A Guide to Wrongful Death and Fatality Cases: Some Basics
Standing: The Right to SueWhen someone tragically dies due to the fault of another person, the surviving loves ones MIGHT have the right to sue for wrongful death. One of the first things that has to be sorted out is called "standing." Standing means the right to sue. Not everyone has standing when a loved one dies. Laws governing standing typically say that a surviving spouse and children have the right to sue when someone dies because of the fault of another person. If there is no spouse, then the children alone have standing. If there are no children and no spouse, then the surviving parents have standing. If there are no surviving parents, then the decedent's siblings have standing, and so on. The same laws that govern standing govern intestate succession, which is what happens to someone's property when they die without a will, or "intestate." Since a wrongful death claim is like property under the law, the claim goes to the same person or people who have rights to the decedent's property if they die.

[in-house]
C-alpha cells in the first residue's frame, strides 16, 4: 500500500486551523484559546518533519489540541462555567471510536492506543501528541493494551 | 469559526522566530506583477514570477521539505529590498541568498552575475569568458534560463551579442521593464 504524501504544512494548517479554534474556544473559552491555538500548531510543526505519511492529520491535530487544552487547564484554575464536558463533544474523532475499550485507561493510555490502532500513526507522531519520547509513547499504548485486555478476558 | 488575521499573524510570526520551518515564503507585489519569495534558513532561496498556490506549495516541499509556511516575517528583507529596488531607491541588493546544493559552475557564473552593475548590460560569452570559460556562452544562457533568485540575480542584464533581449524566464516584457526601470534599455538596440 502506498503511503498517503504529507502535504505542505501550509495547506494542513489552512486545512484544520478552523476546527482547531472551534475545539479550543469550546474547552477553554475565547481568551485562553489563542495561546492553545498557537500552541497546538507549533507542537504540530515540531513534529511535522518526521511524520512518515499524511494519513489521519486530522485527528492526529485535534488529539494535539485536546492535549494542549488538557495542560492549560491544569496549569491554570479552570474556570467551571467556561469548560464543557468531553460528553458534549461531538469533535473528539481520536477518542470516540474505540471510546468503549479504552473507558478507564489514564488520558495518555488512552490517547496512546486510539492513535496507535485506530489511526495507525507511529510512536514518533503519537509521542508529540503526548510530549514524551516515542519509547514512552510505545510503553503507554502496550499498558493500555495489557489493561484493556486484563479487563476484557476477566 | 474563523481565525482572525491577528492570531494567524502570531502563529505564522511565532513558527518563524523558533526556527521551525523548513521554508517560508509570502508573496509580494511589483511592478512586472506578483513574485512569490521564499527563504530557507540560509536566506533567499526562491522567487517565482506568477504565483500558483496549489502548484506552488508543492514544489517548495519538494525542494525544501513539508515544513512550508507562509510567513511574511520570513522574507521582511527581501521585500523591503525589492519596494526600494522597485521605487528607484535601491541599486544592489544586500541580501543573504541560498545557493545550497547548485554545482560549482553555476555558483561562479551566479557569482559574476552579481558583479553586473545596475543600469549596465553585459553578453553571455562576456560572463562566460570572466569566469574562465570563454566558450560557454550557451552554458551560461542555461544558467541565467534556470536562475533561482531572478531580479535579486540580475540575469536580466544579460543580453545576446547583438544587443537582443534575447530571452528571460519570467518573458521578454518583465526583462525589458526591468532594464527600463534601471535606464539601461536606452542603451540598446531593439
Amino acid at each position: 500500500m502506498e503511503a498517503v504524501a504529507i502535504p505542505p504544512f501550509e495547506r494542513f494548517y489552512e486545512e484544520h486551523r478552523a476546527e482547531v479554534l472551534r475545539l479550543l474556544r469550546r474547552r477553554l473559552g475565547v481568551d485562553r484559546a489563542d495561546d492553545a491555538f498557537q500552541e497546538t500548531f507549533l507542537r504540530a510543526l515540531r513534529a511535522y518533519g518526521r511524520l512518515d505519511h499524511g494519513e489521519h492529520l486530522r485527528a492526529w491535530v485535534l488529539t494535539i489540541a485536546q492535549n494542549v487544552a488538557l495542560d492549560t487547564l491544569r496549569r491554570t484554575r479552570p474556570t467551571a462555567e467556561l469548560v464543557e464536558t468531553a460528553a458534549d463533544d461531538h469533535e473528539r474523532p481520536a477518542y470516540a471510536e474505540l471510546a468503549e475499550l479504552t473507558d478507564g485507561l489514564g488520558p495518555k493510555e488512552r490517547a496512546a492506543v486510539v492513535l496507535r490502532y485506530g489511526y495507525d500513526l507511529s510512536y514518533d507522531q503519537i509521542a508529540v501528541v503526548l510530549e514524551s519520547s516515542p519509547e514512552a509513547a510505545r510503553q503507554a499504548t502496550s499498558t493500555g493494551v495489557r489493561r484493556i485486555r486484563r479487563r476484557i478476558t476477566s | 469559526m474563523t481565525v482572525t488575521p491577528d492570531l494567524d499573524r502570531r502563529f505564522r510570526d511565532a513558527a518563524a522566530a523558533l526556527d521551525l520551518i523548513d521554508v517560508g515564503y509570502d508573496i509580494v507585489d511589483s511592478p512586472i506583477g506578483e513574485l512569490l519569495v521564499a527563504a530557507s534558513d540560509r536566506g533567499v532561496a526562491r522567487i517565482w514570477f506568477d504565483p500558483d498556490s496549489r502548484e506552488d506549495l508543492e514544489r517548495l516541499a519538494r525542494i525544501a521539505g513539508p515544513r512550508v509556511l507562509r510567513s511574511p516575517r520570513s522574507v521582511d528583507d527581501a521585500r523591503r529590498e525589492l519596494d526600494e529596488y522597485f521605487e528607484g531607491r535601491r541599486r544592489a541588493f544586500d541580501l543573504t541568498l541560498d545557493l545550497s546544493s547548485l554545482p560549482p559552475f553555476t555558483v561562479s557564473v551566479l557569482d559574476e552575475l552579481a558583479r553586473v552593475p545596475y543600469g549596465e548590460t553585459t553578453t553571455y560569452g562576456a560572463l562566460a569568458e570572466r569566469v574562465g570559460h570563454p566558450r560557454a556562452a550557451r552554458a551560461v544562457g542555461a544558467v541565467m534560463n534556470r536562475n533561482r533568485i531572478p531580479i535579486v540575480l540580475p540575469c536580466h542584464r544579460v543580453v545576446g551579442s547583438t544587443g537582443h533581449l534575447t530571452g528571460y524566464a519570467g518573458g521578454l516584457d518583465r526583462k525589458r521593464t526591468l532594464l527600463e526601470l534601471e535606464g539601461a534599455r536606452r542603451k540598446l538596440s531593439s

Damages: The Amount to Sue ForThe next step is to determine the correct damages available under the law. In a fatality or wrongful death case, there are two basic categories of damages: economic loss and non-economic loss. In rare cases, punitive damages and attorney's fees might also be available. Economic damages are the amount of money a claimant lost as a result of the death. This is usually lost economic support, expected gifts, medical expenses, burial expenses and the like; whatever can be added with receipts, statements and check stubs. Non-economic damages are to compensate for the human loss: loss of the care, comfort, society and advice of the decedent. These losses cannot be added up with receipts, statements and check stubs. Rather, witnesses will testify about the quality of the relationship between the decedent and the loved ones, and the jury will award what they believe is fair. If the wrongful death resulted from medical malpractice, non-economic damages are limited to $250,000 in California.